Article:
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Federal Target Letters


If you get a piece of correspondence from a court, it is natural to worry and to expect the worst.  You do not want to get a letter from the court unless it is in the context of a current legal case that you initiated.  For example, it is a relief when the court notifies you that it will be sending you child support checks in the amount of whatever portion of your ex-spouse’s court-ordered child support obligation the court has been able to collect from your ex, or when you are the personal representative of a deceased person’s estate, and the court notifies you that, since no creditors have come forward with claims, you are free to proceed to the next stage of probate.  No one wants to get a federal target letter, especially since most people who receive them have never heard of them before.  While the recipients of federal target letters are not defendants in criminal cases, some of the rights of defendants also apply to them.  Here, our Miami criminal defense lawyer explains the role of federal target letters in criminal cases and how a criminal defense attorney can help you if you receive one.

What Is a Federal Target Letter?

A federal target letter is not a subpoena to appear in court, but you do not receive one unless you have been asked to testify.  In federal criminal investigations, the court sometimes summons witnesses to appear before a grand jury.  If prosecutors ask you to testify or to meet with them in advance of the jury hearing your testimony, you must respond.  The federal target letter is an official notification of your rights.  It informs you that you are a target of the investigation, meaning that the prosecution believes that you have relevant information about the case.  The letter also informs you of your right to avoid self-incrimination and to have a criminal defense lawyer represent you.

No One Gets Convicted by a Grand Jury

If you receive a federal target letter, it means that the case is still at the grand jury stage, and the defendant has not formally been charged.  A grand jury is a group of 23 jurors who hear the prosecution’s evidence against the defendant and then vote on whether the evidence is sufficient to charge the defendant with a crime.  A “yes” vote by a grand jury is called an indictment.  Grand juries are common in federal cases involving drug trafficking and financial crimes.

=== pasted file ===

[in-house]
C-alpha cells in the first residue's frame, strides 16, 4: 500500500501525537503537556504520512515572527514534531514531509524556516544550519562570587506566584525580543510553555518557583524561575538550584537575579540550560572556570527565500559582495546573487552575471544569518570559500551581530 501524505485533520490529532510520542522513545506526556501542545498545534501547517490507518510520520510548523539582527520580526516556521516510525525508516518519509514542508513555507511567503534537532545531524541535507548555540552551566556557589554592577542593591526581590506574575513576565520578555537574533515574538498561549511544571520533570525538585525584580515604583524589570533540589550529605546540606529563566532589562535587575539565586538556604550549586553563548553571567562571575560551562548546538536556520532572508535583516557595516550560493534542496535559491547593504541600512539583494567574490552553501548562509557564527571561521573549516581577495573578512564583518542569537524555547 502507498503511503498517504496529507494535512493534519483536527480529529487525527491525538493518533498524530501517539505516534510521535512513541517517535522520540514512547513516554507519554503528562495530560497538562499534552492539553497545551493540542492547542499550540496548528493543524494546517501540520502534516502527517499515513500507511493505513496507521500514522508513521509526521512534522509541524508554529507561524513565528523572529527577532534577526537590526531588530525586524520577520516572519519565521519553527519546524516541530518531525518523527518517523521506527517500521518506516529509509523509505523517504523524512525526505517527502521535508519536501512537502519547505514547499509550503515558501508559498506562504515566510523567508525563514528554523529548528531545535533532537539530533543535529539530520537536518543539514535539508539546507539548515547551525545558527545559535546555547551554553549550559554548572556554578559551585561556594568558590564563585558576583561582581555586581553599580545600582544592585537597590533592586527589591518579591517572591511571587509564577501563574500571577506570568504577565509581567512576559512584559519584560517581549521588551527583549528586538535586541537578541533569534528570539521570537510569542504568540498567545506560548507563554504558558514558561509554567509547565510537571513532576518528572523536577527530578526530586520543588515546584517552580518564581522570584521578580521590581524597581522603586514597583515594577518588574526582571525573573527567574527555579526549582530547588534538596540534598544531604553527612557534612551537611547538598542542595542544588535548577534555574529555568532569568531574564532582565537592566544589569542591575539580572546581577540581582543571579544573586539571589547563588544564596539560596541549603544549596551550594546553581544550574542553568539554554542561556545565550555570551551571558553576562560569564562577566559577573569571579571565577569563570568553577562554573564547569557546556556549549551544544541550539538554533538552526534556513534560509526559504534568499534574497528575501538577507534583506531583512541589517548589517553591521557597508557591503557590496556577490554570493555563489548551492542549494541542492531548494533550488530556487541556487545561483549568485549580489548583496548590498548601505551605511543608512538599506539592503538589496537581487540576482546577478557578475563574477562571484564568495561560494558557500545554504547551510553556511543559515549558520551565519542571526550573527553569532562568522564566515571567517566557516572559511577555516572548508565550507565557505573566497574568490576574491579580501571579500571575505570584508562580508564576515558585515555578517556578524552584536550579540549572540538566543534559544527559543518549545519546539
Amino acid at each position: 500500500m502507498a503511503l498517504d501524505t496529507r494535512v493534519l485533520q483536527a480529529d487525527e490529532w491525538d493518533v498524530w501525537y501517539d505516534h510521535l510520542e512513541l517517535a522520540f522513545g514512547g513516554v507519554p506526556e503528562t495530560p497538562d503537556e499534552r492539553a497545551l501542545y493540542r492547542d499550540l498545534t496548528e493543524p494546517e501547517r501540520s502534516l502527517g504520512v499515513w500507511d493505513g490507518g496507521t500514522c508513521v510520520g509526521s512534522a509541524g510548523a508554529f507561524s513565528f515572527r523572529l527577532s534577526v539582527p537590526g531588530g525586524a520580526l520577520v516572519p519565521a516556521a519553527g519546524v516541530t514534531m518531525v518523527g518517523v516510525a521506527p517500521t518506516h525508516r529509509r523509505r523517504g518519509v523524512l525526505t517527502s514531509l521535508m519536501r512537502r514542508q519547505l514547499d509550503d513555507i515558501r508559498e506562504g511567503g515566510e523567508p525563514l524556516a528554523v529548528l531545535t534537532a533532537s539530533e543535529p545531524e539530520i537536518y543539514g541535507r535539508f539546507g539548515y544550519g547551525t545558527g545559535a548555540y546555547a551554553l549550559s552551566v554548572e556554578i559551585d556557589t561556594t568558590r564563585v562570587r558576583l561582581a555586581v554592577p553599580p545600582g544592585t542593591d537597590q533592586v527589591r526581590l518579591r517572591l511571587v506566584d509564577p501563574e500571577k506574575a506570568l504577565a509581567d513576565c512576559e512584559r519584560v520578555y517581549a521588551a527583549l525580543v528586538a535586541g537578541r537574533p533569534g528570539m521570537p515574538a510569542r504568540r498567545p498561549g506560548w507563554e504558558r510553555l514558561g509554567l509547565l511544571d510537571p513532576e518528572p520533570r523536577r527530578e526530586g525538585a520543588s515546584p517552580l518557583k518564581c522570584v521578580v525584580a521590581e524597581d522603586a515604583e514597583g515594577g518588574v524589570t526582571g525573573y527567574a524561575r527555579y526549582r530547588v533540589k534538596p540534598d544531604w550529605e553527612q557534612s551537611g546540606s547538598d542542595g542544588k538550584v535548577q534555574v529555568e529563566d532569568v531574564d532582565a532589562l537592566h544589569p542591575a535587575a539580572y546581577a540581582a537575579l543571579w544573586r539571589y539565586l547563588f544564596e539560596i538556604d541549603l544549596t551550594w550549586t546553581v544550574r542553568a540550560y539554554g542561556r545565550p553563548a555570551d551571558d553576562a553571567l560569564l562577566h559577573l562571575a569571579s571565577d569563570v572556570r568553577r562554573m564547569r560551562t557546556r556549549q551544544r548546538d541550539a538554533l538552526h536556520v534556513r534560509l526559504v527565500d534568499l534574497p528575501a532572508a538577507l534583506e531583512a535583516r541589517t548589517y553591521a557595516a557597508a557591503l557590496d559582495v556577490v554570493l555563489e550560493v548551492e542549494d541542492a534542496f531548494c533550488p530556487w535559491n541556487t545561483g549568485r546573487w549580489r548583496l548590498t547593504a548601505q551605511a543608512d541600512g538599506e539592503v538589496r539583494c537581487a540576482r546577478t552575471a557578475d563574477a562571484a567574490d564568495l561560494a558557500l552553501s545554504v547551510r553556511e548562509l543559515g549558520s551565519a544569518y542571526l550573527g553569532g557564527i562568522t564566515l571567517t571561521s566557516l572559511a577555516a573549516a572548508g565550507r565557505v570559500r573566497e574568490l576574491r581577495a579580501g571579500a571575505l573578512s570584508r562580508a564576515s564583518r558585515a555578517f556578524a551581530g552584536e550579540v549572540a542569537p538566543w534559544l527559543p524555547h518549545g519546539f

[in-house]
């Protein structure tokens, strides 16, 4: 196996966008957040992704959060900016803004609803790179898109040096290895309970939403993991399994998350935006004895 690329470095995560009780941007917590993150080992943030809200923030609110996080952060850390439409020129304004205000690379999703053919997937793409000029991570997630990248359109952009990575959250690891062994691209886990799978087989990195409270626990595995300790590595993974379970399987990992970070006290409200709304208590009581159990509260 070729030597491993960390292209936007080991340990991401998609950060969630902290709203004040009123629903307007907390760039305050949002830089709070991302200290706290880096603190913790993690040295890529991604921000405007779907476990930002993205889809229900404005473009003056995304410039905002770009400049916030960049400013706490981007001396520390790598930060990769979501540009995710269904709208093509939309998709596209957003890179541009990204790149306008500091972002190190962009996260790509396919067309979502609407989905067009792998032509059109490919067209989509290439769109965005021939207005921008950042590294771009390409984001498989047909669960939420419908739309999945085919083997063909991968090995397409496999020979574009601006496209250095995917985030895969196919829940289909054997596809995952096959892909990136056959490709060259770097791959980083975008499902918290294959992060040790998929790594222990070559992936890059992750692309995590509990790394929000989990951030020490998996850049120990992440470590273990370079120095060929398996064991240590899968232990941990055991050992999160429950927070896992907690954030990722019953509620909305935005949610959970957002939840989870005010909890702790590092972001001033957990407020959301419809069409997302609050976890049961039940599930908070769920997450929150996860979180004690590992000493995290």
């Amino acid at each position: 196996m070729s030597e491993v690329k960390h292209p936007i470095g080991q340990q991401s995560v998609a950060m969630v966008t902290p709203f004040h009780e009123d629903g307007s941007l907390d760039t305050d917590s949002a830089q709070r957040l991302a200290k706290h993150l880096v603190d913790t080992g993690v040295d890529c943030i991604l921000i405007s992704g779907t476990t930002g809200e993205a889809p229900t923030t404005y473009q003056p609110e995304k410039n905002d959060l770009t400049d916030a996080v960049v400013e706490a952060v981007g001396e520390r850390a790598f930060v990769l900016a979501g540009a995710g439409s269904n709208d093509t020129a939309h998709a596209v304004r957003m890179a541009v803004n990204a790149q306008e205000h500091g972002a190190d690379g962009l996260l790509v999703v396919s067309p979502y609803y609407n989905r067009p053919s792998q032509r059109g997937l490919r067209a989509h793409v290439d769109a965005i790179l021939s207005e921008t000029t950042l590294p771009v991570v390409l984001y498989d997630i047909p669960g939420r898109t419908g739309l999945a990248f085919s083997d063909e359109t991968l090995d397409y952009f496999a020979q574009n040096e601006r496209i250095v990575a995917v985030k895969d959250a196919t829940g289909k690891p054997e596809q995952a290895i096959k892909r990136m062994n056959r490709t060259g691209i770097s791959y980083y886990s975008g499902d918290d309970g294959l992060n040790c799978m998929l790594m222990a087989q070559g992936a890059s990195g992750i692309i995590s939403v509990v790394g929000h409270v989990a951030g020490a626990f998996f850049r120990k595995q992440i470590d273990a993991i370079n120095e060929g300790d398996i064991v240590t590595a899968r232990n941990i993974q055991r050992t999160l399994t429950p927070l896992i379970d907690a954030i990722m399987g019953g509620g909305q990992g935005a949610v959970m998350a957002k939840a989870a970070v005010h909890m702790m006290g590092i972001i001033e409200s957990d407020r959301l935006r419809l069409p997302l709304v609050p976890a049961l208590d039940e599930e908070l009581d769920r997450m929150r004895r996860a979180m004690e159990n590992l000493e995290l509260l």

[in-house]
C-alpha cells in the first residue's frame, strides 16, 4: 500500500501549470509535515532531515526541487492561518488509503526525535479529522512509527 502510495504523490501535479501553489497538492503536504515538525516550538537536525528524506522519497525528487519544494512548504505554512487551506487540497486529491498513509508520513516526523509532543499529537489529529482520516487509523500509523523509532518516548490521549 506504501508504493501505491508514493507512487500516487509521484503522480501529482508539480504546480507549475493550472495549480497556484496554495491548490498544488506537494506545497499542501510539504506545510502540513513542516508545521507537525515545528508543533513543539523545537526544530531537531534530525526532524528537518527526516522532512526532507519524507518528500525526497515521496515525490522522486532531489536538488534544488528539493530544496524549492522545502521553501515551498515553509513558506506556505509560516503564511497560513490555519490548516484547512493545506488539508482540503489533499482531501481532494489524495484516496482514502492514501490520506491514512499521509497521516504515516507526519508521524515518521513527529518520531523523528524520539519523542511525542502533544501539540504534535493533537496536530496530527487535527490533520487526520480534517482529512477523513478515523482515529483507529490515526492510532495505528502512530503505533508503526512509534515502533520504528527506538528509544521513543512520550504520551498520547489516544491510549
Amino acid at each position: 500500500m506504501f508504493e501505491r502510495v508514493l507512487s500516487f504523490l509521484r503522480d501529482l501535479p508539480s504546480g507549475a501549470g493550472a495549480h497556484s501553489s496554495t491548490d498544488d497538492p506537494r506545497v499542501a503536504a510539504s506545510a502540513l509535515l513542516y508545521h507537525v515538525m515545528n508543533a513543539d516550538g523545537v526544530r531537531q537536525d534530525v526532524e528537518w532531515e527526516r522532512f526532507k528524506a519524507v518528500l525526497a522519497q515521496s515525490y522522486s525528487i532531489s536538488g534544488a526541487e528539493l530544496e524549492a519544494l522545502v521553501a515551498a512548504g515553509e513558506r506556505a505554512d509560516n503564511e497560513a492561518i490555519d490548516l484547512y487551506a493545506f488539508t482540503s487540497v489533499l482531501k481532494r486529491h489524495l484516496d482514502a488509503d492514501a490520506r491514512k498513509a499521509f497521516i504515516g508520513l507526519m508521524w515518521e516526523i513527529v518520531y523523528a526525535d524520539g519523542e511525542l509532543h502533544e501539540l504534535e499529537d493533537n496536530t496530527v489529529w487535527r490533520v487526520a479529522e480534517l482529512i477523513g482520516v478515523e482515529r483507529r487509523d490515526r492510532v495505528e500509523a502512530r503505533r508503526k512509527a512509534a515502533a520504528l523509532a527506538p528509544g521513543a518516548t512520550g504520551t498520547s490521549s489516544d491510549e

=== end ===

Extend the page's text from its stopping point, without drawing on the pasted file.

Testimony before a grand jury is not a trial.  The defense does not present its case, and the grand jury does not decide whether the defendant is guilty beyond a reasonable doubt.

If You Get a Federal Target Letter, You Are Not a Defendant

As a rule, the person who might get charged with a crime at the end of a chain of events that includes the court sending you a federal target letter is not you.  The letter only means that you are a witness to the alleged crime.  Of course, many witnesses who can provide relevant testimony in criminal cases are also alleged accomplices.  Therefore, it is the court’s responsibility to notify you of your rights.  It means that you have not been charged with a crime yet, but law enforcement is on your trail.

Federal Target Letters Are Serious Business

If you receive a federal target letter, you are in danger of receiving criminal charges; it is like being in check in a chess game.  You must answer prosecutors’ questions truthfully; if you lie, you could be charged with perjury.  Anything you say can be used against you.  If you fear that your truthful answer could be used as evidence for charging you with a crime, you have the right to plead the Fifth Amendment.  Sometimes prosecutors want your truthful answers so badly that they are willing to reduce your charges, or even grant you complete immunity, in exchange for your testimony against someone else.

The risk of getting criminal charges after testifying before a grand jury in a conspiracy case is great enough that the court will appoint public defenders to represent witnesses who cannot afford to pay for their own legal counsel.  Whether to try to negotiate a plea deal or seek immunity is one of the issues you may discuss with your lawyer before meeting with prosecutors.

Contact Our Criminal Defense Attorneys

A South Florida criminal defense lawyer can help you if you are being investigated as a witness in a criminal case against someone else.  Contact Ratzan & Faccidomo in Miami, Florida for a free, confidential consultation about your case.



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